Peruvian Inventions

Written by karen frances
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Introduction
  • Introduction

    Peruvian Inventions

    Though not rich in technical inventions, Peru has been the birthplace of many farming developments that are now part of everyday life. The Inca Empire, which predated Peru, was the source of numerous changes, spreading its techniques and culture across the Andes. Recent inventions reflect Peru's modern day need to look after the environment.

    Llamas were bred for carrying goods. (Jupiterimages/Photos.com/Getty Images)

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    Llamas and Alpacas

    Llamas and alpacas were domesticated in the high Andes surrounding Lake Titicaca as early as 3500 B.C. Both animals are believed to be descendants of the wild guanaco. Although the Incas were not the first to domesticate llamas and alpacas, they did "invent" a kind of organised breeding program. Llamas were indispensable as beasts of burden for transporting goods across the Inca Empire and their meat and wool were accessible to ordinary people. The soft wool from alpacas was used in exquisite apparel wove for members of the royal family only. Alpacas were bred exclusively for important members of society. Llamas and alpacas remain important to the modern day economy and belief systems of Peru.

    Alpacas were bred for their soft wool (Jupiterimages/Photos.com/Getty Images)

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    Freeze-Dried Potatoes

    Potatoes also come from the high Andes around Lake Titicaca. Over generations, people developed a way of harnessing the cold mountain temperatures to preserve their potatoes. They spread potatoes on the ground at night until they freeze. During the day, they cover the potatoes with straw to protect them from the strong rays of the sun. Villagers then stomp on the potatoes to remove excess moisture and rinse them in a stream of running water to remove their bitter taste. Once prepared, the potatoes are edible for 4 years.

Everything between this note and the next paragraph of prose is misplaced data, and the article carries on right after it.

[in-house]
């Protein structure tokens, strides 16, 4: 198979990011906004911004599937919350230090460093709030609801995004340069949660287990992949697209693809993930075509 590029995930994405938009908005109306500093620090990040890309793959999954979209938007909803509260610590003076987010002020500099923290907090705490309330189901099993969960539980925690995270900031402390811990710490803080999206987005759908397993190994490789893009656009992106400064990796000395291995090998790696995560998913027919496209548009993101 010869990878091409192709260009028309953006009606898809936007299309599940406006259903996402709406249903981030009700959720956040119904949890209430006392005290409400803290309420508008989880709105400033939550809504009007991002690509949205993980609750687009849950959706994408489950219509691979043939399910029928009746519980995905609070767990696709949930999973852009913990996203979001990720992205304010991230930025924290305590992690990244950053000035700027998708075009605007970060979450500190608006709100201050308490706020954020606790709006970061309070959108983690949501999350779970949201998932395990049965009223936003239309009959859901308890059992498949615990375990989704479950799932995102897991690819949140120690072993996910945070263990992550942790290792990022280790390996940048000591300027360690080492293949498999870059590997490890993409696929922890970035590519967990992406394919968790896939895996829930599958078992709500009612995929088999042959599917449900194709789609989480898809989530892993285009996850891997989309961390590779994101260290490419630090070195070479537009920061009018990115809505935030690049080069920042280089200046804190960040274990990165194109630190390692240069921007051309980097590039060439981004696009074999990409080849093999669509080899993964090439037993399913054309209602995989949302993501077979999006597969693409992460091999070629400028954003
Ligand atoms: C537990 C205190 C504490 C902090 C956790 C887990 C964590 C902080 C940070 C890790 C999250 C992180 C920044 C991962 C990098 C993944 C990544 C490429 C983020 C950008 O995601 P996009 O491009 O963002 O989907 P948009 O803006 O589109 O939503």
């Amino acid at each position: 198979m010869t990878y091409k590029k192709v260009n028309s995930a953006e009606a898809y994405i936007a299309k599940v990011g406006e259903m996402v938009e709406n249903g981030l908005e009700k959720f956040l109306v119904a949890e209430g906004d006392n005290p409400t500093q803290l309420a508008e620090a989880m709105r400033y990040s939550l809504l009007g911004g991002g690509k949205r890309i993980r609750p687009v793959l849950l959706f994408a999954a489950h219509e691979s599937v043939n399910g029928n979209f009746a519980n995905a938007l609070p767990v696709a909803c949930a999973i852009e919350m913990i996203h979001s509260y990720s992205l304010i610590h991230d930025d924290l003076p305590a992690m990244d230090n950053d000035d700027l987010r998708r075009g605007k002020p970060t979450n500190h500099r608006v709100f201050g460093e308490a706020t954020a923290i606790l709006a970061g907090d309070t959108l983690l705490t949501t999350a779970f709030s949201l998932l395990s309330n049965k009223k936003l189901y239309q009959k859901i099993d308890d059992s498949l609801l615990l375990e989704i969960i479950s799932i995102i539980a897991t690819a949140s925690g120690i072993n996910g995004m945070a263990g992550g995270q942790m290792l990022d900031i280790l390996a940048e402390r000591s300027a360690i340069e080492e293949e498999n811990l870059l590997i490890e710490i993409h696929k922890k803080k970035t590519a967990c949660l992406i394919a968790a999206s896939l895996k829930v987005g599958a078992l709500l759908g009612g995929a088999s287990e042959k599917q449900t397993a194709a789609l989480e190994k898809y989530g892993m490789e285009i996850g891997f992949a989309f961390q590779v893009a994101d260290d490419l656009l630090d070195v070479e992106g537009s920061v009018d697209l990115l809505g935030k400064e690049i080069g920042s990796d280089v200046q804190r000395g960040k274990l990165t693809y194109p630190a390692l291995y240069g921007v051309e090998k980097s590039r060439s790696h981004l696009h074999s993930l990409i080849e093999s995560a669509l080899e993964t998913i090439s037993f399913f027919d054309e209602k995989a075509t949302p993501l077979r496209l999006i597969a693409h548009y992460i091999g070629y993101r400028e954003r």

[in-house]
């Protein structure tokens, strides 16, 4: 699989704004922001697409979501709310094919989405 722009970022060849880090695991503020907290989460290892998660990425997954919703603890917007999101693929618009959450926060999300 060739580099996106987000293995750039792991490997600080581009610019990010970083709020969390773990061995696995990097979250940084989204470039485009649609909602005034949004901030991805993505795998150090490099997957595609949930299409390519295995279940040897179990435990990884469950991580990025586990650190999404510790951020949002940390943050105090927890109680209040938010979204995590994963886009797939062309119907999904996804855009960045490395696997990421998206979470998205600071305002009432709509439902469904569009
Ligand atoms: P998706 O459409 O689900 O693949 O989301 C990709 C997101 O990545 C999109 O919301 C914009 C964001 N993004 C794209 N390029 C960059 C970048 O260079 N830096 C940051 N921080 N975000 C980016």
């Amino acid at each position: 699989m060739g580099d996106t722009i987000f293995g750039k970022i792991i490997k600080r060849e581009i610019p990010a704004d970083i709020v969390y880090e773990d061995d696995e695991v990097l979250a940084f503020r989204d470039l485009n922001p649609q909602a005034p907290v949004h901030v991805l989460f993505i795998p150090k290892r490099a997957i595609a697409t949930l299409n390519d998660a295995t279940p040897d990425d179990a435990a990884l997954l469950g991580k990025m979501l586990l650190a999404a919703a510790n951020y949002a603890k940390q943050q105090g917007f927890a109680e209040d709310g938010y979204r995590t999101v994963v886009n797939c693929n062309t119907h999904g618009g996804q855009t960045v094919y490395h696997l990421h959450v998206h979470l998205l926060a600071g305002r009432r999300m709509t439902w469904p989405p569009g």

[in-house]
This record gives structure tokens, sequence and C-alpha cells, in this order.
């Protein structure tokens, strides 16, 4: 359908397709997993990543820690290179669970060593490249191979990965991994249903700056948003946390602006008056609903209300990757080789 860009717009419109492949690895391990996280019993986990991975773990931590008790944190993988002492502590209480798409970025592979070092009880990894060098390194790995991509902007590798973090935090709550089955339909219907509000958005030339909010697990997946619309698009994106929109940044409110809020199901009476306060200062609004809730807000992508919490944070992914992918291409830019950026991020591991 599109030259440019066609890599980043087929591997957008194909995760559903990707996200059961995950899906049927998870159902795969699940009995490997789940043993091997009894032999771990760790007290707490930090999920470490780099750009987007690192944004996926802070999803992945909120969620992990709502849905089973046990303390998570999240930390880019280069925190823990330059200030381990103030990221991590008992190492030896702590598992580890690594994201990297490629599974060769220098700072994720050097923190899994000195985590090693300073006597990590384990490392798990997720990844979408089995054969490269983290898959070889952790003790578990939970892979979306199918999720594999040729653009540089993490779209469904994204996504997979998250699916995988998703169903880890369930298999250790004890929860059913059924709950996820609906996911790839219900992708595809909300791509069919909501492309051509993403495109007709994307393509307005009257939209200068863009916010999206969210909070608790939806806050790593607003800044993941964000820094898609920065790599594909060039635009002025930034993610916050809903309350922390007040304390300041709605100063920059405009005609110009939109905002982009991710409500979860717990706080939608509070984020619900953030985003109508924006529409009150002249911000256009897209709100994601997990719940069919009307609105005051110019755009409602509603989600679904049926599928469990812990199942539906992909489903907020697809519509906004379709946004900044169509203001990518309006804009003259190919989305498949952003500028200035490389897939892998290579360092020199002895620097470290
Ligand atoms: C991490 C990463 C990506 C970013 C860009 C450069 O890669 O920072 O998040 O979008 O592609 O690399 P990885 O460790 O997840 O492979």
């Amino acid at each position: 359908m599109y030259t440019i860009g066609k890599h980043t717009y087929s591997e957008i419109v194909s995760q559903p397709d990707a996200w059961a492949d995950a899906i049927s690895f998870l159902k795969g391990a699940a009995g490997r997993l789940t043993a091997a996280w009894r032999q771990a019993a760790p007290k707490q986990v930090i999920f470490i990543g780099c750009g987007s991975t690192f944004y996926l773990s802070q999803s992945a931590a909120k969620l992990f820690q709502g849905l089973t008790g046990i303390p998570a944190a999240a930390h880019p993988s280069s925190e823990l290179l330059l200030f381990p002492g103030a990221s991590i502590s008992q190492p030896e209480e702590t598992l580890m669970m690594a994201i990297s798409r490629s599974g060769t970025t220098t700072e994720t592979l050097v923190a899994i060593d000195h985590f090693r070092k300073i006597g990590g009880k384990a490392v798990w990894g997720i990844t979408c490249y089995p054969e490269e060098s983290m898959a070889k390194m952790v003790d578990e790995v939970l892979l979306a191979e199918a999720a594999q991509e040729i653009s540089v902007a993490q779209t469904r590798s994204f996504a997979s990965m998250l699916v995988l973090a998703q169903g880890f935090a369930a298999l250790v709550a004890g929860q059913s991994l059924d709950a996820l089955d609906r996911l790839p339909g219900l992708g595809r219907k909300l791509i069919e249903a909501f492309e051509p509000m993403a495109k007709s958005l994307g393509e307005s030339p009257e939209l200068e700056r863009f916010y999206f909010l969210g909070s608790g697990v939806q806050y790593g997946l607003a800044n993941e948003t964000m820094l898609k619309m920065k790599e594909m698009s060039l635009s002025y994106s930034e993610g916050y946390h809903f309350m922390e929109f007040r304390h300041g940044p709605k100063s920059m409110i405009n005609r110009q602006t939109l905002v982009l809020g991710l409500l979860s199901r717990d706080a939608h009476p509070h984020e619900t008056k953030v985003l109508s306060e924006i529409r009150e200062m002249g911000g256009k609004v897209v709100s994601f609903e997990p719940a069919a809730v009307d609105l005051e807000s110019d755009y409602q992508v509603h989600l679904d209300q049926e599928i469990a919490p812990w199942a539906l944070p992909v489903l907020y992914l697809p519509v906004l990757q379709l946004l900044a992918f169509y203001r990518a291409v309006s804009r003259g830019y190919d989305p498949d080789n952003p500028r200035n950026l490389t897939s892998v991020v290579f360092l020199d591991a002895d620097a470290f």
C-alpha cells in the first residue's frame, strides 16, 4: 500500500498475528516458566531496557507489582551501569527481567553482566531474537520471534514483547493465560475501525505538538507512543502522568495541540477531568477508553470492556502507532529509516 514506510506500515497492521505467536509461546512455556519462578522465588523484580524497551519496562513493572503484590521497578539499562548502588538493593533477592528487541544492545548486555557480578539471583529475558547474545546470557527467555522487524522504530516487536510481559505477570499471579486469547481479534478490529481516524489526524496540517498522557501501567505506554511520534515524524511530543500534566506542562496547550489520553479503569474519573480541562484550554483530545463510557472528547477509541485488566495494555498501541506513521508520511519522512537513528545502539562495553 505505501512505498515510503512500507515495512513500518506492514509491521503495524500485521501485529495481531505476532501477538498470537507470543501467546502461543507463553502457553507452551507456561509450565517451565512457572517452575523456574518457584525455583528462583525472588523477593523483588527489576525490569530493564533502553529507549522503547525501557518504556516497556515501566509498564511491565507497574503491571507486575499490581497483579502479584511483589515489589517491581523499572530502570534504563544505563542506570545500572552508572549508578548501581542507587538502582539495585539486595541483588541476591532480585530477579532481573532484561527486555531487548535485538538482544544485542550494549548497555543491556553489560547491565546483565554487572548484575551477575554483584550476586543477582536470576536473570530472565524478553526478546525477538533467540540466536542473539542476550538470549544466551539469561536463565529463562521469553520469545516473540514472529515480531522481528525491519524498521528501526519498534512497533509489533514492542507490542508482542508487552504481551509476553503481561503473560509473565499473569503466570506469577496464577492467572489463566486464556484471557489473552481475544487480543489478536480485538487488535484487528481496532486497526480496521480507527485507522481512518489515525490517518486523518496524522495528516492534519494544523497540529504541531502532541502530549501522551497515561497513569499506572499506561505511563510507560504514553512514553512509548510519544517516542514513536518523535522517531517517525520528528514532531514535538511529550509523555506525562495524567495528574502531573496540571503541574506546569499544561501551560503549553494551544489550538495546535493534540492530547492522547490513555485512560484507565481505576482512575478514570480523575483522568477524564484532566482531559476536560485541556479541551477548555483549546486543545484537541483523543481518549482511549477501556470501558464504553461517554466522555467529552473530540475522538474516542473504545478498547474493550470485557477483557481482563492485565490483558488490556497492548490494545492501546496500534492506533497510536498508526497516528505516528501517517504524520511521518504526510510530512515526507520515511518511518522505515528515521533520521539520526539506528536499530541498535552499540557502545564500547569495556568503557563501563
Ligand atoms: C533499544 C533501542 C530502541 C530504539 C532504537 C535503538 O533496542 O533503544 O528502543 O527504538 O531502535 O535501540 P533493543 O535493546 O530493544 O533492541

There are hundreds of types of potatoes in Peru. (Jupiterimages/Brand X Pictures/Getty Images)

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    Rocket Pioneer

    The inventor of the first modern rocket propulsion system was a Peruvian. Pedro Paulet was born near Arequipa, Peru in 1874 and designed, built and tested the first liquid fuel rocket engine. Paulet also designed an early spaceship prototype.

    An early interest in space led to a Peruvian invention. (David Woolley/Digital Vision/Getty Images)

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    Musical Instruments

    Many wind and percussion instruments were developed in Peru long before the arrival of the Spanish. The most emblematic instrument of Peru is the sampona, a type of pan pipe made of five or more bamboo pipes of differing sizes. One sampona does not always have the full set of notes, so the pipes are often played as a complementary pair. Another Peruvian instrument is the cajon. This is a wooden box with a round hole in the front. Players sit on the cajon and slap the front face as you would a drum.

    Samponas were originally played by women. (Jupiterimages/Photos.com/Getty Images)

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    Environment

    The urban air cleaner was invented in response to the problem of pollution in the busy Peruvian capital of Lima. The 5-meter high metal structure works like a tree to remove pollutants and carbon dioxide from the air. The environmental impact of mining in the Amazon rainforest is a modern day problem for Peru. Peruvian engineer Carlos Villachica invented a simple machine to isolate gold from sand without using dangerous toxic mercury. The small machine instead uses water and biodegradable chemicals to isolate the gold.

    Cleaning the air with an artificial tree. (Thomas Northcut/Photodisc/Getty Images)

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